This black first-calf heifer took about 45 minutes, maybe a bit more from start to finish.
Tail extended, she's thinking about it...
Laying down, front feet showing but enclosed in the sac...
Up and sac has broken over the hooves...
There's the nose...
All out... too fast to catch on camera
Cleaning him off and he's up on his feet now...
Looking for a drink, he's headed in the right direction
Whew, that was a long day!
And another series, courtesy of JerseyLily:
jersey lilly wrote:Thought those of you that are new at this might like photos of a cow birthin a baby. I caught this one last year, start to finish. Took all of about 30 minutes.
Just gettin started when I pulled up.
Walkin and doin circles.
Lay down, get up, lay back down. I see one foot.
Crossed the slough, I see two feet!!
there's a head.....
Here we go
Uhg....I just got here mom, I can't be that dirty.
There's a few points that need to be emphasized here:
1) If the cow is in active labor for much more than an hour -- straining, no calf, or feet showing but no more progress -- and the cow hasn't been disturbed (hard to make progress when you're constantly being checked on!) you need a vet or an experienced friend/neighbor/mentor to come check on and probably pull the calf.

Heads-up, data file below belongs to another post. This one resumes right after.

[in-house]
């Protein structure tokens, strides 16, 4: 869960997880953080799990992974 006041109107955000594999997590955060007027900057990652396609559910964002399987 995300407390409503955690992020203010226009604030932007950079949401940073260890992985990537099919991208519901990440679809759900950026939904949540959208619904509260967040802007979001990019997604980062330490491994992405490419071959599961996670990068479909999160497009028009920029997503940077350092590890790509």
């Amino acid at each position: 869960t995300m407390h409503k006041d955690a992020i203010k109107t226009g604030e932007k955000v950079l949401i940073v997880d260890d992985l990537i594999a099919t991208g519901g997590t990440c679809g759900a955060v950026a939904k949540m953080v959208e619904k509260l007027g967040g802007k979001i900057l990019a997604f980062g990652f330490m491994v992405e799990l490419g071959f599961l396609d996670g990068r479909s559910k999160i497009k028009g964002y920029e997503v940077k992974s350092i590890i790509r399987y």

2) If the back feet are showing the calf needs to be pulled ASAP. The calf only has about 4 minutes from the time the cord is broken until he dies when in a backwards presentation, and most cows can't spit the calf out that quickly.
3) If only one foot is showing, one foot plus a nose, both feet but no head, head but no feet, etc etc... vet needs to be called pronto.
4) Calf needs colostrum preferably within 2 hours, definitely within 12 hours, and after 24 hours if the calf hasn't had colostrum, you've got a tough battle ahead to keep the lil bugger alive. If you bottle feed it, give a half gallon ASAP after birth, and another half gallon 12 hours later.
Cows prior to calving (pics taken 12-24 hours before):
Older dairy cow -- note udder and teats are full and tight
Another older dairy cow -- note the full udder
Same cow -- note the sunken area around tail and hips, also the slab-sided appearance (esp on right side) signifying the calf has dropped into position for birth
First calf dairy/beef cross heifer -- note the edema on her underline; some have it, some don't, it's normal and will go away in time
same heifer from the rear
Beef heifer before calving -- note mucus and "floppy" vulva
Dairy influenced cows usually show more signs before calving and they'll have a bigger udder and softer vulva before calving than a beef cow will, generally. A dairy cow usually takes between 7 and 18 days from the time she starts bagging up until she calves. A beef cow may be much shorter. And a heifer, dairy or beef, doesn't follow any of the rules.
If the beef folks have some more pics of beef animals that'd be appreciated...